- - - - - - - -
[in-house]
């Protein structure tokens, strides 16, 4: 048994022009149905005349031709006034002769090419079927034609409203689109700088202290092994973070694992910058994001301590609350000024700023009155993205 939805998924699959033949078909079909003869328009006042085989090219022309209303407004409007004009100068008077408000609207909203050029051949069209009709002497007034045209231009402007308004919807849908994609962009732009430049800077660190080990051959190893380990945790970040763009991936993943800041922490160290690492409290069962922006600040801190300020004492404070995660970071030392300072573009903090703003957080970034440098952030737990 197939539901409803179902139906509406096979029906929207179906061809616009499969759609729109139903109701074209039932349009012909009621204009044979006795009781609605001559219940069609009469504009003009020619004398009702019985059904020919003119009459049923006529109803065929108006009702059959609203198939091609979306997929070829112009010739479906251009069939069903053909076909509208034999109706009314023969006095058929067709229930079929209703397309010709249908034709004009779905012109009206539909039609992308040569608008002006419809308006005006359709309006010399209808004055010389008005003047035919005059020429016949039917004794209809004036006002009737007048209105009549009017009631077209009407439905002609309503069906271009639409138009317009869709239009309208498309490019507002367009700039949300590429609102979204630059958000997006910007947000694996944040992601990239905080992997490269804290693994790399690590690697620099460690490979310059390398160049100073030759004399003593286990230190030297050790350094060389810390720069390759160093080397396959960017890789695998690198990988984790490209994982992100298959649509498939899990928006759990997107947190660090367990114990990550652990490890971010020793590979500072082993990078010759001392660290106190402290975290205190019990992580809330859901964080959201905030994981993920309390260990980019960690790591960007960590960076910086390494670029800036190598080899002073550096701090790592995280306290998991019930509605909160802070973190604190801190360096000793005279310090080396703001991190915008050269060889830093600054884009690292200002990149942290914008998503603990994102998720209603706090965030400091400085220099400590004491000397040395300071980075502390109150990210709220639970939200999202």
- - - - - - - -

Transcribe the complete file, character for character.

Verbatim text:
[in-house]
């Protein structure tokens, strides 16, 4: 048994022009149905005349031709006034002769090419079927034609409203689109700088202290092994973070694992910058994001301590609350000024700023009155993205 939805998924699959033949078909079909003869328009006042085989090219022309209303407004409007004009100068008077408000609207909203050029051949069209009709002497007034045209231009402007308004919807849908994609962009732009430049800077660190080990051959190893380990945790970040763009991936993943800041922490160290690492409290069962922006600040801190300020004492404070995660970071030392300072573009903090703003957080970034440098952030737990 197939539901409803179902139906509406096979029906929207179906061809616009499969759609729109139903109701074209039932349009012909009621204009044979006795009781609605001559219940069609009469504009003009020619004398009702019985059904020919003119009459049923006529109803065929108006009702059959609203198939091609979306997929070829112009010739479906251009069939069903053909076909509208034999109706009314023969006095058929067709229930079929209703397309010709249908034709004009779905012109009206539909039609992308040569608008002006419809308006005006359709309006010399209808004055010389008005003047035919005059020429016949039917004794209809004036006002009737007048209105009549009017009631077209009407439905002609309503069906271009639409138009317009869709239009309208498309490019507002367009700039949300590429609102979204630059958000997006910007947000694996944040992601990239905080992997490269804290693994790399690590690697620099460690490979310059390398160049100073030759004399003593286990230190030297050790350094060389810390720069390759160093080397396959960017890789695998690198990988984790490209994982992100298959649509498939899990928006759990997107947190660090367990114990990550652990490890971010020793590979500072082993990078010759001392660290106190402290975290205190019990992580809330859901964080959201905030994981993920309390260990980019960690790591960007960590960076910086390494670029800036190598080899002073550096701090790592995280306290998991019930509605909160802070973190604190801190360096000793005279310090080396703001991190915008050269060889830093600054884009690292200002990149942290914008998503603990994102998720209603706090965030400091400085220099400590004491000397040395300071980075502390109150990210709220639970939200999202």